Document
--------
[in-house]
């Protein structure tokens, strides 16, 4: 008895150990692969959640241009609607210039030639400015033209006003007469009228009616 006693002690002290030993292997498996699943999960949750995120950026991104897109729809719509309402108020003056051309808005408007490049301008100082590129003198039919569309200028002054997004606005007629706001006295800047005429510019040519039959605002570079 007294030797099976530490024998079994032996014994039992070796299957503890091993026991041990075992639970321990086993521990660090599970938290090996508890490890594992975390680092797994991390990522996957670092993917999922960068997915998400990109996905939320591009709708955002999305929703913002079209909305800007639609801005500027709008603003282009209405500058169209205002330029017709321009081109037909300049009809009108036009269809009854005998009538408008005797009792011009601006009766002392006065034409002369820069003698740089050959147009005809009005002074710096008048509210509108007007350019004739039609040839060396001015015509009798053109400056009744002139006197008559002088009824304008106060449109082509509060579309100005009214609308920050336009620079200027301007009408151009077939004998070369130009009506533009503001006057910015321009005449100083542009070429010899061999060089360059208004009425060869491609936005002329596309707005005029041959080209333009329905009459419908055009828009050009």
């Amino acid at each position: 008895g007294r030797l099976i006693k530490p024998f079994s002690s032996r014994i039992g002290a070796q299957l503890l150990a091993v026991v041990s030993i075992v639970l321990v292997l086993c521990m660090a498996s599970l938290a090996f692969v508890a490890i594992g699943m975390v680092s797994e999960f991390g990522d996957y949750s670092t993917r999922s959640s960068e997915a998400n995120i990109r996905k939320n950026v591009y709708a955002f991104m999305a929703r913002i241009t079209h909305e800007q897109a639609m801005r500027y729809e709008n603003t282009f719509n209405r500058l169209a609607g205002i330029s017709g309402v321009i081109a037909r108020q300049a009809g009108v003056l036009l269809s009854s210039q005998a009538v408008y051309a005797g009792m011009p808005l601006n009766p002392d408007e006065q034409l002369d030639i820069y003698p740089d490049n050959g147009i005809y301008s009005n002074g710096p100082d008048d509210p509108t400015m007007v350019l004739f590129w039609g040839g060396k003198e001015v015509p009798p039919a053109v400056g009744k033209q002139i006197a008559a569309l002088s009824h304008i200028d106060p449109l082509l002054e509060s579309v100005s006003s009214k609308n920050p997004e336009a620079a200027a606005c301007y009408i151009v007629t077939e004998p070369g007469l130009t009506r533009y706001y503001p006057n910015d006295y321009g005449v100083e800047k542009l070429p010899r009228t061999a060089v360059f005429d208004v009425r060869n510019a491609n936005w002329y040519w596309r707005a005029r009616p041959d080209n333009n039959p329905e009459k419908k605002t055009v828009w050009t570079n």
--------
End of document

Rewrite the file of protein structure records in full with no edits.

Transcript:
[in-house]
């Protein structure tokens, strides 16, 4: 008895150990692969959640241009609607210039030639400015033209006003007469009228009616 006693002690002290030993292997498996699943999960949750995120950026991104897109729809719509309402108020003056051309808005408007490049301008100082590129003198039919569309200028002054997004606005007629706001006295800047005429510019040519039959605002570079 007294030797099976530490024998079994032996014994039992070796299957503890091993026991041990075992639970321990086993521990660090599970938290090996508890490890594992975390680092797994991390990522996957670092993917999922960068997915998400990109996905939320591009709708955002999305929703913002079209909305800007639609801005500027709008603003282009209405500058169209205002330029017709321009081109037909300049009809009108036009269809009854005998009538408008005797009792011009601006009766002392006065034409002369820069003698740089050959147009005809009005002074710096008048509210509108007007350019004739039609040839060396001015015509009798053109400056009744002139006197008559002088009824304008106060449109082509509060579309100005009214609308920050336009620079200027301007009408151009077939004998070369130009009506533009503001006057910015321009005449100083542009070429010899061999060089360059208004009425060869491609936005002329596309707005005029041959080209333009329905009459419908055009828009050009």
């Amino acid at each position: 008895g007294r030797l099976i006693k530490p024998f079994s002690s032996r014994i039992g002290a070796q299957l503890l150990a091993v026991v041990s030993i075992v639970l321990v292997l086993c521990m660090a498996s599970l938290a090996f692969v508890a490890i594992g699943m975390v680092s797994e999960f991390g990522d996957y949750s670092t993917r999922s959640s960068e997915a998400n995120i990109r996905k939320n950026v591009y709708a955002f991104m999305a929703r913002i241009t079209h909305e800007q897109a639609m801005r500027y729809e709008n603003t282009f719509n209405r500058l169209a609607g205002i330029s017709g309402v321009i081109a037909r108020q300049a009809g009108v003056l036009l269809s009854s210039q005998a009538v408008y051309a005797g009792m011009p808005l601006n009766p002392d408007e006065q034409l002369d030639i820069y003698p740089d490049n050959g147009i005809y301008s009005n002074g710096p100082d008048d509210p509108t400015m007007v350019l004739f590129w039609g040839g060396k003198e001015v015509p009798p039919a053109v400056g009744k033209q002139i006197a008559a569309l002088s009824h304008i200028d106060p449109l082509l002054e509060s579309v100005s006003s009214k609308n920050p997004e336009a620079a200027a606005c301007y009408i151009v007629t077939e004998p070369g007469l130009t009506r533009y706001y503001p006057n910015d006295y321009g005449v100083e800047k542009l070429p010899r009228t061999a060089v360059f005429d208004v009425r060869n510019a491609n936005w002329y040519w596309r707005a005029r009616p041959d080209n333009n039959p329905e009459k419908k605002t055009v828009w050009t570079n």